Has the relationship between Labor and journalists become too cozy, too personal, too endowed with self-interest and ambition to be tolerable? Or is Labor just politically inept?

Of course, the relationship between politicians and the media is a complex and important one, but I can’t help but think it’s become something corrosive to our political culture and especially dangerous to Labor.

Generally speaking, Journalists are supposed to report the news, not be part of it.

Brisbane’s Courier Mail ran a story today posing the question of whether it would have been better for Labor to have gone into the election campaign with Julia Gillard.

whispers

Courier Mail Website

Now, the story is pure, tabloid schlock, and goes so far as to use a manipulative photo taken from the funeral of Joan Child (Australia’s first female Federal Speaker), presumably just so they could slip in the Slipper.

It’s not the first time that the Courier Mail, or News Limited generally, have disrespected this sombre occasion in their opinion pieces. But the interesting and pertinent thing about the story is that it contains multiple quotes from unnamed Ministers and “powerbrokers”.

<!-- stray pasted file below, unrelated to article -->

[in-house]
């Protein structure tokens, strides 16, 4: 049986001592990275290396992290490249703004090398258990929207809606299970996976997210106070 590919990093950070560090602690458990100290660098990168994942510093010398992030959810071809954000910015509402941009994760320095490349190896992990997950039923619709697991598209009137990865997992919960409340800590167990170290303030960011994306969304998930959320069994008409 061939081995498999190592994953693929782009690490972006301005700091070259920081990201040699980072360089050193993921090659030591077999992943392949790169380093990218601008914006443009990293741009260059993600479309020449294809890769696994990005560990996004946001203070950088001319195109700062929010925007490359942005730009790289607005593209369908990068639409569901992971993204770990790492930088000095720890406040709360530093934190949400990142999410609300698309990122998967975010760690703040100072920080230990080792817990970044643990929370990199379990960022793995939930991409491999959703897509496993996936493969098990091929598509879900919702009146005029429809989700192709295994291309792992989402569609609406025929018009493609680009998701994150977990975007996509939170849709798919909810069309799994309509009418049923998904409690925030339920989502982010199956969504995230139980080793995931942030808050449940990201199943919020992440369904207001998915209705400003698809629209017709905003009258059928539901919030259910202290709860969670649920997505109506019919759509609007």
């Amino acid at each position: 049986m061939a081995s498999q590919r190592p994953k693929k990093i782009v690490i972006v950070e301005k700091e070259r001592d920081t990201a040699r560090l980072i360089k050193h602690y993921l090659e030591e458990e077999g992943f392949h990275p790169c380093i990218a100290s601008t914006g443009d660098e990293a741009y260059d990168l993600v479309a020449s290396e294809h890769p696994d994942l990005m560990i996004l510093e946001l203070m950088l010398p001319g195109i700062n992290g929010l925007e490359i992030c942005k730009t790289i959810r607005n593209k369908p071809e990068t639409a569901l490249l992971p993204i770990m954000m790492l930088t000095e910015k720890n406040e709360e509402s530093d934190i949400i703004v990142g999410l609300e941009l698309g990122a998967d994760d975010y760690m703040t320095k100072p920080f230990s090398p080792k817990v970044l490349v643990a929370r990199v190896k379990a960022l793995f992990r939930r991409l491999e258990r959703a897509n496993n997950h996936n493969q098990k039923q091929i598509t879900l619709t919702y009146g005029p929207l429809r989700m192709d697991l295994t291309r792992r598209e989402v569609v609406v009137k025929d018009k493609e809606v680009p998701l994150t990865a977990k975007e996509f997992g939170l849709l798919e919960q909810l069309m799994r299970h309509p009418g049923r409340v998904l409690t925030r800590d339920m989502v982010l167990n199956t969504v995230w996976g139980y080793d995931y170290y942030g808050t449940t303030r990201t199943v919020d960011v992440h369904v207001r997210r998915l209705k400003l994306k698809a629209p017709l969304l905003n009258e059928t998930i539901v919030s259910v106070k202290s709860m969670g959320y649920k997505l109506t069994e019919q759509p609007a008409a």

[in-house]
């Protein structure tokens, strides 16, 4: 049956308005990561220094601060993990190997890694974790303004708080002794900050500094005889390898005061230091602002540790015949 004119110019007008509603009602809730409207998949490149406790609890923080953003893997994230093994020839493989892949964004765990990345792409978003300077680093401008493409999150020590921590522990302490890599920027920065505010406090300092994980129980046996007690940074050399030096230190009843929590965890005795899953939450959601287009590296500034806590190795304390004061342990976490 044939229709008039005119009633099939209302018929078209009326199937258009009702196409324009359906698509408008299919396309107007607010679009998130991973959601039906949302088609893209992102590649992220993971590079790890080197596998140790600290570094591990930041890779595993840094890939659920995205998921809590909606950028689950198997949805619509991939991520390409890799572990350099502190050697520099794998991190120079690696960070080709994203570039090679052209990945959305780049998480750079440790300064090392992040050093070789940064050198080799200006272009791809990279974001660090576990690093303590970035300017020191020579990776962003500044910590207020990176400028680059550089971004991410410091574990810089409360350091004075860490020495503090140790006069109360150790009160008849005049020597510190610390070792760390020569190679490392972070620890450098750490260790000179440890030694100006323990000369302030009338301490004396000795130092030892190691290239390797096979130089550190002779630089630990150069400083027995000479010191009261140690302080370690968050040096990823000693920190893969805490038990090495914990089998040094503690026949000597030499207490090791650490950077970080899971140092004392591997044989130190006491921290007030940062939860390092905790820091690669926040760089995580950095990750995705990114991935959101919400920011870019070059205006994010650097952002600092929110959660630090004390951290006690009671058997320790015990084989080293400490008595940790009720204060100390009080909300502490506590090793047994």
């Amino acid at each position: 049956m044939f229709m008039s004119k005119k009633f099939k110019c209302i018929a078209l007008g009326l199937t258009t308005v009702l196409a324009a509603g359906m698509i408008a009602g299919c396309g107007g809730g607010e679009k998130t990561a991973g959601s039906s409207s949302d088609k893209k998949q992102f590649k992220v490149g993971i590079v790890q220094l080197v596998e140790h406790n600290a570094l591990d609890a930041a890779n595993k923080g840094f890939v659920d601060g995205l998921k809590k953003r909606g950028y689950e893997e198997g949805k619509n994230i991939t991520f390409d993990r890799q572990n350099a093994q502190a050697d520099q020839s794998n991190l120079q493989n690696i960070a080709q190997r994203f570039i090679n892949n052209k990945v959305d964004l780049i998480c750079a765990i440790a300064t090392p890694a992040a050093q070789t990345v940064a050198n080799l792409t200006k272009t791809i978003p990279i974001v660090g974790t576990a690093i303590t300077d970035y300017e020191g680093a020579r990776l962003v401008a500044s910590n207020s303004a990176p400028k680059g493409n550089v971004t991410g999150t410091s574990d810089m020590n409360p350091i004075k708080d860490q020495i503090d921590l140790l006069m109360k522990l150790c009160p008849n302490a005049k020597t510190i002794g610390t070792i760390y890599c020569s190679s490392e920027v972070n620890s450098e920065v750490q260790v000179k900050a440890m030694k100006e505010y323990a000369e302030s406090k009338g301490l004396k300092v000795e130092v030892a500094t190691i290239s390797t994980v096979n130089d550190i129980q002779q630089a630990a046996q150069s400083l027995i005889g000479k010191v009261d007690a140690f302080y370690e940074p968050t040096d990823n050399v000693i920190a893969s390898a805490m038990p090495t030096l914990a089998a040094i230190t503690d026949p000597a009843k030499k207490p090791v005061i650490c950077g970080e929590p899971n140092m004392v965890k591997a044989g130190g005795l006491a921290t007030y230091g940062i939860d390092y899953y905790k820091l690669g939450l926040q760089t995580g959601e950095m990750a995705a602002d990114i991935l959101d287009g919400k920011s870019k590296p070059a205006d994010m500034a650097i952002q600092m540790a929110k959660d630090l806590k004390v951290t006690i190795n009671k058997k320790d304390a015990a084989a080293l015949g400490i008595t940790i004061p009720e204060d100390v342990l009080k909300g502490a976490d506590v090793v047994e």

Just two months since the Labor Party dramatically switched its leader, some senior members of the Government are now complaining that Ms Gillard would have performed better than Mr Rudd.

 

The minister said Ms Gillard would have slowly improved Labor’s vote, while under Mr Rudd it soared and then plummeted.

 

“One of the questions that will be asked is would Gillard have met Rudd on the way down? In the end, we’ll never know,” the source said.

 

“She made mistakes, no doubt, and she made mistakes under pressure. But she was much cooler under pressure and she coped with a greater intensity.”

If based on recent history, we’re forced to accept that these quotes are real, one has to wonder out loud: what the hell is going on?

Why would senior Party figures be speaking to members of the Murdoch press in such a fashion at a time when Labor is busily pushing the idea that News Limited is out to get them?

Why would they be saying things to journalists that they know will result in damaging “news” stories? Are they mad? I simply cannot fathom it.

I invite readers to offer their speculations and theories. Heaven knows I could use a theory that doesn’t have me catching flies, mouth agape.